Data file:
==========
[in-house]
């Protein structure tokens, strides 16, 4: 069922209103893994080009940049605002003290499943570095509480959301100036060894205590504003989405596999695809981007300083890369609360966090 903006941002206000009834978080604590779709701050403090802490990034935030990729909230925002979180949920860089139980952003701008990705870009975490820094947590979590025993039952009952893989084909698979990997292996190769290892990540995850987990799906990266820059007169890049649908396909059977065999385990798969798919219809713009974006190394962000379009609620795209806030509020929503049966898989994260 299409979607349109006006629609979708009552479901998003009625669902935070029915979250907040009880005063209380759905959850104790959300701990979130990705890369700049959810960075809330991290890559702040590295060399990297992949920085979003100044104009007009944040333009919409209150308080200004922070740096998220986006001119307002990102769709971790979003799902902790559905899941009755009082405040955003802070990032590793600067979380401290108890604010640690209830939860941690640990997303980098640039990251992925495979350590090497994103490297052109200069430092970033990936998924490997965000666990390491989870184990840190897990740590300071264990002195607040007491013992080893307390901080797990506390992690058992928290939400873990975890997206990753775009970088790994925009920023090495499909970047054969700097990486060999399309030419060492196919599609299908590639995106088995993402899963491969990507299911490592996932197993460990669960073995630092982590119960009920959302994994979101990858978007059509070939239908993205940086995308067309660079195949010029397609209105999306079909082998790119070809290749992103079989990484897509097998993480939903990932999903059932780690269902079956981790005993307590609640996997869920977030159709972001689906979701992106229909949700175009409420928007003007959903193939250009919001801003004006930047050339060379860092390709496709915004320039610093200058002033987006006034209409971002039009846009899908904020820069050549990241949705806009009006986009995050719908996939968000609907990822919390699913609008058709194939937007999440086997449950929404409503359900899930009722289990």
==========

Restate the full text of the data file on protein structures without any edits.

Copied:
[in-house]
């Protein structure tokens, strides 16, 4: 069922209103893994080009940049605002003290499943570095509480959301100036060894205590504003989405596999695809981007300083890369609360966090 903006941002206000009834978080604590779709701050403090802490990034935030990729909230925002979180949920860089139980952003701008990705870009975490820094947590979590025993039952009952893989084909698979990997292996190769290892990540995850987990799906990266820059007169890049649908396909059977065999385990798969798919219809713009974006190394962000379009609620795209806030509020929503049966898989994260 299409979607349109006006629609979708009552479901998003009625669902935070029915979250907040009880005063209380759905959850104790959300701990979130990705890369700049959810960075809330991290890559702040590295060399990297992949920085979003100044104009007009944040333009919409209150308080200004922070740096998220986006001119307002990102769709971790979003799902902790559905899941009755009082405040955003802070990032590793600067979380401290108890604010640690209830939860941690640990997303980098640039990251992925495979350590090497994103490297052109200069430092970033990936998924490997965000666990390491989870184990840190897990740590300071264990002195607040007491013992080893307390901080797990506390992690058992928290939400873990975890997206990753775009970088790994925009920023090495499909970047054969700097990486060999399309030419060492196919599609299908590639995106088995993402899963491969990507299911490592996932197993460990669960073995630092982590119960009920959302994994979101990858978007059509070939239908993205940086995308067309660079195949010029397609209105999306079909082998790119070809290749992103079989990484897509097998993480939903990932999903059932780690269902079956981790005993307590609640996997869920977030159709972001689906979701992106229909949700175009409420928007003007959903193939250009919001801003004006930047050339060379860092390709496709915004320039610093200058002033987006006034209409971002039009846009899908904020820069050549990241949705806009009006986009995050719908996939968000609907990822919390699913609008058709194939937007999440086997449950929404409503359900899930009722289990």